UNIDENTIFIED WOMAN 2: (As Bonnie) What, so are you in the play? You don't seem like the type.

UNIDENTIFIED MAN 2: I'm gonna be on the stage crew, thanks to the extra awesome Callie here.

UNIDENTIFIED WOMAN 2: (As Bonnie) Oh, that makes sense for a brainiac like you.

UNIDENTIFIED MAN 2: I am so tempted to start tutoring her in manners instead of science.

WELDON: What I love about the book is that it comes with the typical YA trappings of, you know, she crushes on the wrong guy and she gets in a fight with her friends. But the really great thing about this is that this girl knows who she is and she is completely unselfconscious.

(SOUNDBITE OF "DRAMA")

UNIDENTIFIED MAN 3: The dancing part looks hard.

UNIDENTIFIED WOMAN: (As Callie) I don't mind the fun kind of dancing, like at school dances where you just jump around and stuff.

WELDON: If somebody handed this book to me in seventh grade, I still would have been the same self-conscious jerk I am, but it would have helped. It would have helped so much. And another book I brought in was "Crackle Of The Frost."

(SOUNDBITE OF "CRACKLE OF THE FROST")

UNIDENTIFIED MAN 4: (As Samuel) I remember it very well. We were on our way back from the beach. My skin was on fire. The car was like an oven, a box made of iron and heat paralyzed in the middle of traffic.

WELDON: "Crackle Of The Frost" is much different, much more adult, much more oblique and slightly sinister. This book is about a guy who has spent his life fleeing from responsibility, who slowly comes to terms with responsibility over the course of the book. His ex-girlfriend informs him that she has had a child and he goes to visit her and that's the story of the book.

(SOUNDBITE OF "CRACKLE OF THE FROST")

UNIDENTIFIED MAN 4: (As Samuel) What were my thoughts as the airplane rose into the air? I wasn't thinking about anything. I'm just gazing at shapes that my memory had retained as if flipping through the pages of a photo album.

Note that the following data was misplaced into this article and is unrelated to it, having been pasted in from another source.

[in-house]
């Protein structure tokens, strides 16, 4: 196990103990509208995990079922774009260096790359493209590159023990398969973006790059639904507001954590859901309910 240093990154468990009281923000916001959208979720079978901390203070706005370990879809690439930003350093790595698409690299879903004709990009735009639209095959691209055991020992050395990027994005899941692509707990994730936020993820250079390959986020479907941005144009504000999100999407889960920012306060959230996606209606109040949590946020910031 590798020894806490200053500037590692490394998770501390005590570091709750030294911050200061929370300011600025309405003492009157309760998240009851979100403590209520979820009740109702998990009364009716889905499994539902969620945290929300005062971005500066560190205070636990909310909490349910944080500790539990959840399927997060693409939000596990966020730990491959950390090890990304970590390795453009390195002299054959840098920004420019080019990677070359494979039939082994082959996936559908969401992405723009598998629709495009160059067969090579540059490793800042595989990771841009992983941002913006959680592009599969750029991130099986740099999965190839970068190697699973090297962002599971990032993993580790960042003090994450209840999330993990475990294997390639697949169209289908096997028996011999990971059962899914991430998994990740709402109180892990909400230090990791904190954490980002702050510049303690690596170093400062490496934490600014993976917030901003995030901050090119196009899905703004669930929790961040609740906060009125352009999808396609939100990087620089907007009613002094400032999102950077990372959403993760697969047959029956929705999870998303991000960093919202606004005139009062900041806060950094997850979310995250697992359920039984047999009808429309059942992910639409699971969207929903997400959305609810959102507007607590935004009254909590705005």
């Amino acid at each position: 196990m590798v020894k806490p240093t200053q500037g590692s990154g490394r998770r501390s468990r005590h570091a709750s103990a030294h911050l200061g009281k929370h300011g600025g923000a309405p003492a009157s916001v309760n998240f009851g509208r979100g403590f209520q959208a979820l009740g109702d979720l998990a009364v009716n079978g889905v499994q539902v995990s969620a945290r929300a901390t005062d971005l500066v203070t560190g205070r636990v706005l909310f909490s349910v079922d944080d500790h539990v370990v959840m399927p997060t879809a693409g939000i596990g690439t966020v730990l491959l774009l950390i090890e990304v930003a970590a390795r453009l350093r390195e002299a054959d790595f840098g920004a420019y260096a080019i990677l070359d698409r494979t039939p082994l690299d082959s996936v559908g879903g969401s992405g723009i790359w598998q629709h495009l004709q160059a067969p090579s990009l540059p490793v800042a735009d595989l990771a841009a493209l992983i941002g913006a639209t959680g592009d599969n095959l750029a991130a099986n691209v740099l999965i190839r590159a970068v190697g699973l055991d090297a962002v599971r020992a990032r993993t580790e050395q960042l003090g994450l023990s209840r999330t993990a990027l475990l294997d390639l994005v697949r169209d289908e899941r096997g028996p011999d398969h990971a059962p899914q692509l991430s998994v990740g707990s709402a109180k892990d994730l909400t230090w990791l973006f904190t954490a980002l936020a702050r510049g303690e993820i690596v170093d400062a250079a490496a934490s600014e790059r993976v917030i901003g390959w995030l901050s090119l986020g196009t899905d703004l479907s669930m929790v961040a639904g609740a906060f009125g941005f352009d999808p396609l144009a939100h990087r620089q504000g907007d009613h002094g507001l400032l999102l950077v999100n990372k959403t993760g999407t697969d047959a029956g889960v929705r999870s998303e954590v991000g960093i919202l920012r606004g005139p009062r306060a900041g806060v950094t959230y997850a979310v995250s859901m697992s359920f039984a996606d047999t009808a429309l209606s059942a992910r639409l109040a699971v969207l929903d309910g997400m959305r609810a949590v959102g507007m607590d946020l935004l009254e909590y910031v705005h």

WELDON: The prose of the book is very German, very restrained, very coolly intellectual, yet the art is what makes this book sing. The art is lushly, vividly colored with all these gorgeous pastels working on a level of dream logic, purely emotion. So there's a scene, for example, where the sound of his girlfriends voice become, in his mind, this flock of shadow birds that chase him through the corridors of his mind in a very creepy way.

(SOUNDBITE OF "CRACKLE OF THE FROST")

UNIDENTIFIED MAN 4: (As Samuel) Sometimes without warning my memory would stumble upon Alice's words.

UNIDENTIFIED WOMAN 3: I want to have a baby - a baby with you Samuel.

UNIDENTIFIED MAN 4: (As Samuel) And then the noise again.

WELDON: There's a scene where, as he's traveling on the bus to meet his girlfriend, the bus stops because there's a forest fire in the way.

(SOUNDBITE OF "CRACKLE OF THE FROST")

UNIDENTIFIED MAN 4: (As Samuel) The thunder of the flames, the sparks of the incandescent resin, the cries of the fleeing animals, the uproar of men driven mad by the fire, the fire that's thundering, the fire that's surrounded by a dell of silence, the fire and its roar, the forest and its moments.